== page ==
Grace Before Dying - Morning Line-Up
Grace Before Dying - Security Pat Down
Grace Before Dying - Terry is Locked Down
Grace Before Dying - Timothy's Strength
Grace Before Dying - Lifting George Out Of Bed
Grace Before Dying - George's Nickname
Grace Before Dying - Fresh Air
Grace Before Dying - Hospice Pallbearers
Grace Before Dying - Bones Drives Funeral Hearse
Grace Before Dying - Carnation
A life sentence means life at Angola, Louisiana's State Penitentiary. More than 85 percent of the 5,100 prisoners at Angola are expected to die there. Until the hospice program was created in 1998, prisoners died mostly alone and unattended in the prison hospital. Their bodies were buried in shoddy boxes in numbered graves at the prison cemetery. But, a nationally recognized hospice program staffed by prisoner volunteers has changed that.
"Grace Before Dying" is inspired by the volunteers and the patients as they go through the days of death together. The volunteers must first find the love within themselves in order to do this work. They battle an undertow of dread that they might, one day, be patients in the same hospice program that they helped to create. Despite their fears and regrets, they have discovered that humanity and courage is possible even in an environment designed to isolate and punish.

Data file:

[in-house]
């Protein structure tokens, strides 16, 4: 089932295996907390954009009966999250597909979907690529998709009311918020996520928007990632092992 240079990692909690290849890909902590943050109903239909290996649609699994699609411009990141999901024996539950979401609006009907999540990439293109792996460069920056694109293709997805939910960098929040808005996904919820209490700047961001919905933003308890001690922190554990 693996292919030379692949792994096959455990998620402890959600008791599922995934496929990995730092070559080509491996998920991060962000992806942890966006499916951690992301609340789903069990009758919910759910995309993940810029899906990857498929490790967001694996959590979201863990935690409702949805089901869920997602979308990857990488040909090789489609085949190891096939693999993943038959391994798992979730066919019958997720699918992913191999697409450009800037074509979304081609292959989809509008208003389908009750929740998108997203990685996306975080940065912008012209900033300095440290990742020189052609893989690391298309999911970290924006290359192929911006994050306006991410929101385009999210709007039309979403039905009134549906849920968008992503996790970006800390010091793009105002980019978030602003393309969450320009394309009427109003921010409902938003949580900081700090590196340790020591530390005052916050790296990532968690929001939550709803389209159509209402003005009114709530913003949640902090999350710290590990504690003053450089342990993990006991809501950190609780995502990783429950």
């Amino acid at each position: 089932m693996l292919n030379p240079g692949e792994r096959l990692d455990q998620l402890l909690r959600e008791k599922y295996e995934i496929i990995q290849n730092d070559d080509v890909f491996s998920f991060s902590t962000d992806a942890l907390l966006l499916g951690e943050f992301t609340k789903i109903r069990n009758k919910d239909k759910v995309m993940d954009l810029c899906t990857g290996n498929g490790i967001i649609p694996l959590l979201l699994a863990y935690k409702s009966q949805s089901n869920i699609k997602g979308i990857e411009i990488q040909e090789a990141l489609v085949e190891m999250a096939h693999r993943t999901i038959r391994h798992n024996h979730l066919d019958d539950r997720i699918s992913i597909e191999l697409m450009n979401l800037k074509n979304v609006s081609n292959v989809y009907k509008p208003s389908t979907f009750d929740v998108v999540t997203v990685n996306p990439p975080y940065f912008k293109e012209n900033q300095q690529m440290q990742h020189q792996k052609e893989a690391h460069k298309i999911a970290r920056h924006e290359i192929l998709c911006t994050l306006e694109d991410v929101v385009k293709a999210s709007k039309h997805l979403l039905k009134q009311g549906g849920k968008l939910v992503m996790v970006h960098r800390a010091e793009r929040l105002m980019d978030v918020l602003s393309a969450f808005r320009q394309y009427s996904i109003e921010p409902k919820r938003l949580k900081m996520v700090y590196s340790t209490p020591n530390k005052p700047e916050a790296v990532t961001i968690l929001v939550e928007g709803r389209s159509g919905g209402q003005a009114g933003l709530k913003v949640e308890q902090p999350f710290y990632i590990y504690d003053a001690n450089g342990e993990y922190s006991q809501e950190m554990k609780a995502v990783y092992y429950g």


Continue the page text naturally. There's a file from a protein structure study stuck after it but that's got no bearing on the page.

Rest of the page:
In telling this story, the panoramic frame allows me to connect to the intensity of the moment and provides a respectful space for that moment to be recorded. The wide dimensions seem to speak to the emotional and environmental boundaries that the volunteers and patients exist in. Angola is a massive top-security prison, occupying flat delta land equal to the size of Manhattan. Beyond the physical landscape, the panoramic frame also resonates with the endless time line of a lifelong prison sentence.